Fractured granite baked in clay,
drought-bare slopes now soft with grass
in waves of sun-bleached blond

await the eventide of shrinking light
as shadows climb, retreat into the black
of night as we raise a glass of wine

to gods returned and sigh—knowing
nothing will ever be the same again
in our minds, or how we pray for more

holidays of rain than we need
in this canyon envelope of heat
we graze from shade to shade.





Dawn waits beyond the black
robe that cloaks the undulating
ridgeline before we spin

into sunrise, most everyday
without clouds or rain
that we hope for, that we forgive

in our routines plodding toward
little change. Horses wait
for the screen door’s slap,

dogs rush to clear
the well-worn path,
quail scatter to start the day—

small details wait to be seen,
hide in the shrinking shadows
of unwritten scripts.





I’ve got no complaints,
but with all the details
the gods must attend to,

it’s not surprising that
some get overlooked.
Too good to be true,

the gods may be lazing
in a Max Parrish painting,
our fate more accident

than meant, but
still good to think
they’re paying attention.


So Far, So Good



Last Friday, I underwent knee replacement surgery. I was able to walk with a walker by Saturday. Rehabilitation will undoubtedly be slow and posts to the blog may be less frequent.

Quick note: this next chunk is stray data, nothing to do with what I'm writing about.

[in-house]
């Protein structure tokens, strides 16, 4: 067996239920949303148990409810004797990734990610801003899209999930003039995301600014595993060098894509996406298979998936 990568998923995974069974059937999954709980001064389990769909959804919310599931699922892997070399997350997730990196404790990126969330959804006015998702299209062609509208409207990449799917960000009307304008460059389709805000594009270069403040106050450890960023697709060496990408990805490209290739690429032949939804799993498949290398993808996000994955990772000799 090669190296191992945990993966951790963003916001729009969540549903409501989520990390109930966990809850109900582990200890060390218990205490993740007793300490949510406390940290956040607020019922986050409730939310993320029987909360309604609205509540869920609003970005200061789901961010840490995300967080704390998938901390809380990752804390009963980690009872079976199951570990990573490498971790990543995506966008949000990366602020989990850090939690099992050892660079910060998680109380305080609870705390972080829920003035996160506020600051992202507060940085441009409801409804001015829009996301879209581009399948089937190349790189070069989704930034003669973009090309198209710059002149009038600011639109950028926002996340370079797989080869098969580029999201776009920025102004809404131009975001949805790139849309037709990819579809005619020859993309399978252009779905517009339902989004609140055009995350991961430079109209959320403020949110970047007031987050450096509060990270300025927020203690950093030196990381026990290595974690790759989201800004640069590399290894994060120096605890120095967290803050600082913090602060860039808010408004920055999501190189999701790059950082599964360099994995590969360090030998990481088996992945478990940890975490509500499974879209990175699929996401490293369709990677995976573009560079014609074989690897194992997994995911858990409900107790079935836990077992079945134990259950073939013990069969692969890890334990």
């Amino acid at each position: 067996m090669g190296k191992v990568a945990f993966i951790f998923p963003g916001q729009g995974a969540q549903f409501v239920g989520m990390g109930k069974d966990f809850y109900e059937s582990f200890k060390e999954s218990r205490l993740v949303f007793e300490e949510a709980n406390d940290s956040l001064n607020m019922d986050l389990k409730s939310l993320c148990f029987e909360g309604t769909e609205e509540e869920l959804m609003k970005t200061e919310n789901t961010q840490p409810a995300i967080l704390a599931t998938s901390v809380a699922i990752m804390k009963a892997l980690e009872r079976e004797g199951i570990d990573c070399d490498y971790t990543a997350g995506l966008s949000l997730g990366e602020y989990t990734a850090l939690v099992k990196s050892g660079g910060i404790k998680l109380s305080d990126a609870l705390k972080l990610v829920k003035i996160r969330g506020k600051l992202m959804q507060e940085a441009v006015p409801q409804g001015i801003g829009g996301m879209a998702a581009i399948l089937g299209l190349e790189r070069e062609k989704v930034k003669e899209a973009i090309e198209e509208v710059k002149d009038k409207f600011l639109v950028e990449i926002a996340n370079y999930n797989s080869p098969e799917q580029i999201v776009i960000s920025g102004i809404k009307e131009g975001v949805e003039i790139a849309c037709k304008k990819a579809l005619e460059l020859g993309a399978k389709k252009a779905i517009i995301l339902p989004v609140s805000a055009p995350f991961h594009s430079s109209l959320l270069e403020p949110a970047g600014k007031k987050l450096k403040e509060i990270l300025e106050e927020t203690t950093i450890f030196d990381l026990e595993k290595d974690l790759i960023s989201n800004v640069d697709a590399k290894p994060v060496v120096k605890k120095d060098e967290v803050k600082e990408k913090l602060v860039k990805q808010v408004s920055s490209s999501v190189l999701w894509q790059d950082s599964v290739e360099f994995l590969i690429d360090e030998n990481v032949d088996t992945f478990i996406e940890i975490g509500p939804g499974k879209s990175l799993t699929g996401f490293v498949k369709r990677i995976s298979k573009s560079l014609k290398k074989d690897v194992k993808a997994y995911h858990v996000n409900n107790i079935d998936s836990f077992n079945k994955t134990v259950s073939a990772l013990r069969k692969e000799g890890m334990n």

In the fenced and ungrazed barn lot
where water rests before it rises
when it rains to find the culvert,

a thatch of summer flowers tall
all face the dawn—a photograph
to match with Calflora—

I’ve learned the names
of most wild and local flowers
that have survived our occupation.

Fifth generation in the same place,
I don’t care that these are non-native,
these immigrants established

year after year, flashing color
‘midst the bland and blond dry grasses
as they chase the sun down.





On the edge of irrigated green
grazing toward morning shade,
she’s on vacation, calf gone

as another stirs in her belly
to fulfill the appetites of a reckless
race she’ll never know.

Behind the barbed wire, safe
beyond the thistles, she’s content
to gossip days with girlfriends,

to contemplate a moment
for undisturbed hours—perfecting
poetry within her heavy skull.





Bullfrog pollywogs
leap to gasp warm July air
prior to croaking.





On the other side,
senses tuned
to the endless spectacle,

I have not time to waste
on unresolved plotless dramas,
soap opera sideshows.

Disbelief and bad acting
have held me paralyzed
at the gate—it’s time

to turn away
and let my mind graze
on its own.

                         for Ted Waddell





Another ant
in the anthill,

another bee
in the beehive,

another cog
on the treadmill—

I was bred to like work,
crave approval, but
make do with feeling good

about a job done better
than the last time—
an inclination to improve

the world around me
if I don’t stray
too far from home.